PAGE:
A common perception in the club business is that a club either has to be brand new, or struggling to sell memberships or attract people to its events, to need to market itself and its features. Another is that “marketing” refers only to promotions or advertising like activities, which are downplayed and even discouraged in many private- club settings.
These are understandable conclusions, given that the dictionary defines marketing as the “process or technique of promoting, selling and distributing a product or service,” and that as consumers we too often see only marketing in its most intrusive forms, as junk mail and electronic spam. So it’s not surprising to hear a club manager like Victoria Wilson, Member Services Director at the Austin Country Club in Texas, say flat out, “I don’t do any marketing, actually. I don’t do any cold calling, and I don’t work with any real estate agents.”
But marketing where clubs are concerned is not confined to the most aggressive types of selling, or the neediest of situations. Even clubs that are steadily successful often don’t realize that it’s the little things they do on a daily basis—many times, purely out of habit—that really market what they have to offer, both to existing members and those who could join them in the future.
Increasingly in today’s over-automated world, how an organization handles the basic tasks of communication and customer response can be as big a factor in establishing and maintaining its market presence as splashy ad campaigns or slick brochures. That doesn’t mean you have to handwrite every note or personally answer every call, though. To the contrary, properly harnessing the power of readily available—and easily adaptable—technology can provide the most effective approach to immediate and impactful marketing: Personal touches at the push of buttons—or more specifically, computer keys.
Extending Your Reach
Regardless of whether or not a club’s membership director thinks she or he is actually doing any marketing, the tools you use each day to help keep things organized have a big impact on how far, and effectively, you can reach out. At the most basic level, this starts with your list of contacts, and their status.
Judy Wilcox-Wilson, Membership Director at BallenIsles Country Club in Palm Beach Gardens, Fla., manages her contacts in a simple spreadsheet. The property has 1,574 homes and 85% have some form of membership (which is not mandatory). The club’s limited release of 1,000 golf memberships sold out this year, though, so there isn’t a tremendous sense of urgency to build membership.
That doesn’t mean all efforts to connect with both members and homeowners in the development have ceased, however. Wilcox-Wilson still keeps in contact with members by phone. Members also receive the club’s monthly newsletter, The Legend, and non-member residents receive a mailing about once a month to encourage them to join. These efforts, in no small part, are why BallenIsles is a thriving club.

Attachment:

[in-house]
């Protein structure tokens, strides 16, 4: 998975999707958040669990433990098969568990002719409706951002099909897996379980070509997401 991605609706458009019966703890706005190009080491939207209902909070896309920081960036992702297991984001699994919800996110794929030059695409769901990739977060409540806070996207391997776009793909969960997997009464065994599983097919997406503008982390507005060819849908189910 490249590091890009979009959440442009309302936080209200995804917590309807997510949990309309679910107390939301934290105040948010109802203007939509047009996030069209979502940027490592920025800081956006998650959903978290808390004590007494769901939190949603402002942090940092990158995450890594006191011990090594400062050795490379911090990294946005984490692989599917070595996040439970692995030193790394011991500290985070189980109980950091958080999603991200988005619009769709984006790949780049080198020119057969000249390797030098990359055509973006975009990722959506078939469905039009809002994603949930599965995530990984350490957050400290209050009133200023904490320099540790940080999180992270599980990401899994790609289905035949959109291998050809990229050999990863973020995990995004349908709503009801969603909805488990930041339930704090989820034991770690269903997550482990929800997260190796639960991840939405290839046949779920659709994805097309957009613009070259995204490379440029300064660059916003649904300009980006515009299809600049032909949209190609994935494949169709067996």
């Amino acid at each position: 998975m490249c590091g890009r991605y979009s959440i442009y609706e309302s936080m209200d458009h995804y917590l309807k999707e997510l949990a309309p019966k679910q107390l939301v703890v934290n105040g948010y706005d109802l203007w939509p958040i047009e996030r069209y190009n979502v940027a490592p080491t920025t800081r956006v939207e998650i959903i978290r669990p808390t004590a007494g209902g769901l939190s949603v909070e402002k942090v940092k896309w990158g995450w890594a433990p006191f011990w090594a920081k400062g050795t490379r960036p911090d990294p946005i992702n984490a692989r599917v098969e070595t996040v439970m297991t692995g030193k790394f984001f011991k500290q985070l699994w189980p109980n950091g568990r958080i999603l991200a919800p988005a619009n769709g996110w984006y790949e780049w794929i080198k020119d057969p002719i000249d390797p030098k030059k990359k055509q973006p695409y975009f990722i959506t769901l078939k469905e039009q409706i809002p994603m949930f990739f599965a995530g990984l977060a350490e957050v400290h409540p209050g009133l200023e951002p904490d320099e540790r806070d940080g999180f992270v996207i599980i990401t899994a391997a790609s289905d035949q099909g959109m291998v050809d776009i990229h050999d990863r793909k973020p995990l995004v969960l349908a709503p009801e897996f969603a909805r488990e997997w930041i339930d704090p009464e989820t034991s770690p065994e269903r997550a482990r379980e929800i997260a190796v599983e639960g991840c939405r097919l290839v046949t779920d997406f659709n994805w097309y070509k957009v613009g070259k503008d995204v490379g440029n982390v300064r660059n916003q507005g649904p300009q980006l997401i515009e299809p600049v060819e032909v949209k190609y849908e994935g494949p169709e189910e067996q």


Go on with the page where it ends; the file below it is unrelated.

In fact, the events held at BallenIsles are so popular that they sell out within 20 minutes, on average. Many events have waiting lists of over 100 people, and the club is considering moving to a lottery system for its largest events. Right now, Wilcox-Wilson has to put extra staff on the phones at 7:30 a.m. when registration for events opens. Members used to be able to sign up in person, but the popularity of the events has made that impossible. Can you imagine having a line of people waiting in the lobby to add their names to the sign-up list?
The club has considered online registration, but has had trouble finding a system that allows for the 15-minute staggered start times it uses for seated events. As it is now, BallenIsles’ dining reservation software had to be customized by the club’s system vendor to accommodate its reservation needs.
Spreading the Word
Beyond Excel, several database software systems are available that allow for much more complex record-keeping. One such system is available to BallenIsles as part of its automation package, but Wilcox-Wilson isn’t inclined to use it.
“[A spreadsheet] is so easy to use, plus it’s already set up for me,” she says. “[Our database software] is very labor-intensive to set up.” The club’s software can’t import the information directly from her spreadsheet, so it would take considerable effort to retype and then reformat all of the information for all of her contacts in the development’s 1,574 homes. Understandably, no one would look forward to tackling that monumental task. Besides, when it comes right down to it,Wilcox-Wilson has a system that works for her, and that’s the important thing. It may be cliché, but if it’s not broken, don’t fix it.
Halfway across the nation at the Austin Country Club, though, Victoria Wilson finds a database system to be a big help. “The main reason I have the software is to keep myself organized,” she says. “The software has a prospect database that I can add my own notes to. I keep track of things like where they moved from, why they’re looking to join a club, how many kids they have and their names and ages, what other members they know, and so on. On the other end, they’re thinking, ‘I can’t believe this lady remembered all this!’ So it really makes you look good.”
Right now, Austin Country Club has 10 golf memberships for sale. But even if membership were full,Wilson wouldn’t give up her database. And whenever a Board member might ask how many people she’s talked with about memberships in the last month, the information is right at her fingertips.